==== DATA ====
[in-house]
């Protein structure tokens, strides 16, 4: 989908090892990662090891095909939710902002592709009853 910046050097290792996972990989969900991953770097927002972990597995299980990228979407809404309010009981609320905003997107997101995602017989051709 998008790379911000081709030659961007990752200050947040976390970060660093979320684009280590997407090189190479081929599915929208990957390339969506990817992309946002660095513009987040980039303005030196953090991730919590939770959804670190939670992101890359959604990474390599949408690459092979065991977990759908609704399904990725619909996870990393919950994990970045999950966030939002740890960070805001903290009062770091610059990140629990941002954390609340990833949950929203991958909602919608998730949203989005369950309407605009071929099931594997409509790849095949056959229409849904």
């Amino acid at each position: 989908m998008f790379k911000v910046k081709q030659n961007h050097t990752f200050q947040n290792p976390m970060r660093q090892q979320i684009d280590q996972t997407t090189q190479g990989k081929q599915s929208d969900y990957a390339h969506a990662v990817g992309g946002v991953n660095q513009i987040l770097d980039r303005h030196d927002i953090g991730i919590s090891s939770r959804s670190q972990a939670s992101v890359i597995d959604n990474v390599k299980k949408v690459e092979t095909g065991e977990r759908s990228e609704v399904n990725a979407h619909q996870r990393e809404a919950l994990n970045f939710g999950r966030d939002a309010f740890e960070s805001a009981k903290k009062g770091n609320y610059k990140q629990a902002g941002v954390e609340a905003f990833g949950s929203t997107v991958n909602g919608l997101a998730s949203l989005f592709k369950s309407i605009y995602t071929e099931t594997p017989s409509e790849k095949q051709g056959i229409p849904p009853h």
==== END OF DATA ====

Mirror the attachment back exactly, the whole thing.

[in-house]
């Protein structure tokens, strides 16, 4: 989908090892990662090891095909939710902002592709009853 910046050097290792996972990989969900991953770097927002972990597995299980990228979407809404309010009981609320905003997107997101995602017989051709 998008790379911000081709030659961007990752200050947040976390970060660093979320684009280590997407090189190479081929599915929208990957390339969506990817992309946002660095513009987040980039303005030196953090991730919590939770959804670190939670992101890359959604990474390599949408690459092979065991977990759908609704399904990725619909996870990393919950994990970045999950966030939002740890960070805001903290009062770091610059990140629990941002954390609340990833949950929203991958909602919608998730949203989005369950309407605009071929099931594997409509790849095949056959229409849904």
């Amino acid at each position: 989908m998008f790379k911000v910046k081709q030659n961007h050097t990752f200050q947040n290792p976390m970060r660093q090892q979320i684009d280590q996972t997407t090189q190479g990989k081929q599915s929208d969900y990957a390339h969506a990662v990817g992309g946002v991953n660095q513009i987040l770097d980039r303005h030196d927002i953090g991730i919590s090891s939770r959804s670190q972990a939670s992101v890359i597995d959604n990474v390599k299980k949408v690459e092979t095909g065991e977990r759908s990228e609704v399904n990725a979407h619909q996870r990393e809404a919950l994990n970045f939710g999950r966030d939002a309010f740890e960070s805001a009981k903290k009062g770091n609320y610059k990140q629990a902002g941002v954390e609340a905003f990833g949950s929203t997107v991958n909602g919608l997101a998730s949203l989005f592709k369950s309407i605009y995602t071929e099931t594997p017989s409509e790849k095949q051709g056959i229409p849904p009853h």